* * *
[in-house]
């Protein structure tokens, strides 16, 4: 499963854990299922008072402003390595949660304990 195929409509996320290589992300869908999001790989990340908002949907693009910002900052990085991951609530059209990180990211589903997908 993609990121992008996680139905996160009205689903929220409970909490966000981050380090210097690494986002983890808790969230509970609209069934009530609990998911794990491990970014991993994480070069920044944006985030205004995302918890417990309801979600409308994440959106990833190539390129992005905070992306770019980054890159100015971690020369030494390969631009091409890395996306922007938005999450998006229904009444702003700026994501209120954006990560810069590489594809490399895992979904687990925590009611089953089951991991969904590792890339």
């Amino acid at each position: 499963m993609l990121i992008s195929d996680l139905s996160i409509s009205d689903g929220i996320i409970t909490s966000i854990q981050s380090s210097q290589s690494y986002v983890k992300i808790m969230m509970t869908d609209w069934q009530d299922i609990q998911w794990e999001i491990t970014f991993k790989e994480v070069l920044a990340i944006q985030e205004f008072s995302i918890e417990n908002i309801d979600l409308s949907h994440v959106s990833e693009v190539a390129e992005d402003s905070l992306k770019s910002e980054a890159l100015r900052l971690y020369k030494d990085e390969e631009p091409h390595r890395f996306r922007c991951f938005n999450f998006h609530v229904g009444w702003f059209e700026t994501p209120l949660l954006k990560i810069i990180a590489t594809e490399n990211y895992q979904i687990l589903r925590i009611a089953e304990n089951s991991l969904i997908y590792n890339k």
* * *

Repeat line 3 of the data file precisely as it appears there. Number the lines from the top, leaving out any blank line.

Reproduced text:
């Amino acid at each position: 499963m993609l990121i992008s195929d996680l139905s996160i409509s009205d689903g929220i996320i409970t909490s966000i854990q981050s380090s210097q290589s690494y986002v983890k992300i808790m969230m509970t869908d609209w069934q009530d299922i609990q998911w794990e999001i491990t970014f991993k790989e994480v070069l920044a990340i944006q985030e205004f008072s995302i918890e417990n908002i309801d979600l409308s949907h994440v959106s990833e693009v190539a390129e992005d402003s905070l992306k770019s910002e980054a890159l100015r900052l971690y020369k030494d990085e390969e631009p091409h390595r890395f996306r922007c991951f938005n999450f998006h609530v229904g009444w702003f059209e700026t994501p209120l949660l954006k990560i810069i990180a590489t594809e490399n990211y895992q979904i687990l589903r925590i009611a089953e304990n089951s991991l969904i997908y590792n890339k």